Gov. Jan Brewer has made it known to lawmakers that she wants them to delay a host of corporate tax cuts until 2013 when her temporary tax increase would expire, though she stopped short of saying she would veto the bill sponsored by House Speaker Kirk Adams.
“I’ve always said from the beginning that in order to achieve the kinds of tax cuts that would probably be good for the economy that it would have to be delayed,” Brewer said. ”I will review the bill and see exactly in what form it comes to me.”
Brewer noted that lawmakers are still working on H2250, which has not yet passed the Senate. When asked if the elimination of that overlap was necessary for her support, Brewer said, “We’ll see.”
Brewer’s Chief of Staff Eileen Klein was a bit more definitive in a recent interview with KPNX’s Brahm Resnik. During an April 16 taping for “Sunday Square Off,” Klein said there would be no overlap between the proposed tax cuts and the sales tax increase that will go into effect if Proposition 100 passes on May 18.
“Gov. Brewer has called for strategic reductions to help promote job growth, but in the long run, not in the short run. So our interest isn’t in taxing consumers to give tax reductions to other people,” Klein said.
Klein’s statement came on the heels of Senate President Bob Burns’ comments that Brewer may have issues with the tax cuts bill.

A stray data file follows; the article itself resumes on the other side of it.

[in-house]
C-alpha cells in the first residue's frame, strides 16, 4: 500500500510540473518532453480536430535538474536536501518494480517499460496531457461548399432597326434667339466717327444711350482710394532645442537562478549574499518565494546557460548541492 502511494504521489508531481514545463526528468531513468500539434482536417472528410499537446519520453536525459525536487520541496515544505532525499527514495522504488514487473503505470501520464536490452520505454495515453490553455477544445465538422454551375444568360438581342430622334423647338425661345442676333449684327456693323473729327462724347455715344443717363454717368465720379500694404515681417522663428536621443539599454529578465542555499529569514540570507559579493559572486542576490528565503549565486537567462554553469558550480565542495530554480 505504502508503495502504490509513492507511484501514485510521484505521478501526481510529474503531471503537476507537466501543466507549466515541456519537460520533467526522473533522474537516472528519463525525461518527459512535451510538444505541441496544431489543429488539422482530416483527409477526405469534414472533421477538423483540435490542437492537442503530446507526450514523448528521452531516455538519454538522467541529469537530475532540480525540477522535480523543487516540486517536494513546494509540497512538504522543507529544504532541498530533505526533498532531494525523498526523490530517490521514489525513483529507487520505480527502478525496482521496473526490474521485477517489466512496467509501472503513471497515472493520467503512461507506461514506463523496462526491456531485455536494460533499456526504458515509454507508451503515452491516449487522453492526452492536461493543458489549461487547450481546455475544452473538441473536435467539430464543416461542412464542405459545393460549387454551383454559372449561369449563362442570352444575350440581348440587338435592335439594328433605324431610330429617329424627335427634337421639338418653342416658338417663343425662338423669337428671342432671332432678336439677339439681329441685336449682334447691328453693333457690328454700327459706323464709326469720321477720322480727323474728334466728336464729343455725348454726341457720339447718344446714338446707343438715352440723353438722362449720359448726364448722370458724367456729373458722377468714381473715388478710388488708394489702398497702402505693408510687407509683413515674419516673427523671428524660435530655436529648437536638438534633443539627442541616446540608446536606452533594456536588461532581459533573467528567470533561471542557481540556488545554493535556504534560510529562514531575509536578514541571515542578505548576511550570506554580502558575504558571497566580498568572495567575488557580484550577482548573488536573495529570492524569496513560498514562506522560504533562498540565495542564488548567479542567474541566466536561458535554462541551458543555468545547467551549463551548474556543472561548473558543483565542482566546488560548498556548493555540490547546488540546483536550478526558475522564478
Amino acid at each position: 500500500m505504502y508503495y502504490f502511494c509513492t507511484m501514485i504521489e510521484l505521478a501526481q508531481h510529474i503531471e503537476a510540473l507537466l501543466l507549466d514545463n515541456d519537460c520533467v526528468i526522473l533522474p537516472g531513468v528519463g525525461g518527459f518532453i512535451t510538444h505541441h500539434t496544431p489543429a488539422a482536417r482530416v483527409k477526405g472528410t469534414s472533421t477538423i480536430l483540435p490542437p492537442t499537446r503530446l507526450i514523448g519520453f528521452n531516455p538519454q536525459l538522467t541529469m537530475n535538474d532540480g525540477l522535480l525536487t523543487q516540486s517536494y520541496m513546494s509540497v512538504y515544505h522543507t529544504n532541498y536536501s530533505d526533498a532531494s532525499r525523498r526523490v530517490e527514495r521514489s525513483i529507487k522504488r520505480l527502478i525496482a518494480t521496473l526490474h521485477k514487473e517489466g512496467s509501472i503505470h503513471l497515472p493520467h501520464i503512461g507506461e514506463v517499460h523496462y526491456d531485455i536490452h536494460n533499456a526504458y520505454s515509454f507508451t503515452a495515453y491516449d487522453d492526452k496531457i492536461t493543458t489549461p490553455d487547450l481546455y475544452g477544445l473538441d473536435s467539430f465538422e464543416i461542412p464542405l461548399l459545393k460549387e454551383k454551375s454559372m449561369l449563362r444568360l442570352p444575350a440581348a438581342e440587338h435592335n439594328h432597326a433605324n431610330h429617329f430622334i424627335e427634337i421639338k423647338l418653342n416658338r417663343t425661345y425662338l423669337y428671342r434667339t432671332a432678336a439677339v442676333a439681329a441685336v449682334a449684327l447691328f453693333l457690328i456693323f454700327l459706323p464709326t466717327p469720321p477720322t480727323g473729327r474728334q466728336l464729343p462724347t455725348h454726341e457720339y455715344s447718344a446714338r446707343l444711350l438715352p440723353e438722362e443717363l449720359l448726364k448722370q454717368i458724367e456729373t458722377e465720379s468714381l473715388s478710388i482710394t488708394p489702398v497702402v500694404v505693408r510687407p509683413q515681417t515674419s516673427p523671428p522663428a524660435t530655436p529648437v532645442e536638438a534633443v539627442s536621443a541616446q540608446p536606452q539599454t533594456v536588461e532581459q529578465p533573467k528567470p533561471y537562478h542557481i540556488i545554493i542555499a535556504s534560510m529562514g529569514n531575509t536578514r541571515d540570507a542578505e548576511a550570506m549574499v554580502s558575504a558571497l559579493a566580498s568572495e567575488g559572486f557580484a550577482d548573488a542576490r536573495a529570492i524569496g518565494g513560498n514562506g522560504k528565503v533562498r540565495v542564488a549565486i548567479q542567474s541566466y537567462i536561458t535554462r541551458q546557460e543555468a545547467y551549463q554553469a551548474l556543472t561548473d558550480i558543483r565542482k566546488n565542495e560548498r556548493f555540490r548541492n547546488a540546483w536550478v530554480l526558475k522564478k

“I think it’s my understanding also that the Governor’s Office has some concerns about some of the provisions in there,” Burns said, though he said he’s not certain what those concerns are.
Sen. Steve Pierce, the majority whip, told the Arizona Capitol Times that the bill “isn’t complete yet.”
“Right now, we are still working on it,” Pierce said.
H2250 would phase in corporate tax cuts that would be fully implemented in 2018, but as it is currently written the state would cut those taxes by $60 million in the fiscal year 2012 and $80.9 million in 2013. The temporary one-cent sales tax increase, which goes before voters on May 18, is estimated to raise about $900 million a year.
If the tax cuts in H2250 are not delayed until May 2013, when the sales tax increase expires, it could put Brewer in a tough spot politically.
Democratic lawmakers and Attorney General Terry Goddard, the Democrats’ presumptive nominee for the 2010 governor’s race, have called for Brewer to give voters a guarantee that she will not sign a bill that will give tax cuts to companies while increasing the sales tax paid by all Arizonans. But a veto would almost certainly hurt Brewer in the Republican primary, where her three challengers have attacked her over her support of the temporary sales tax increase.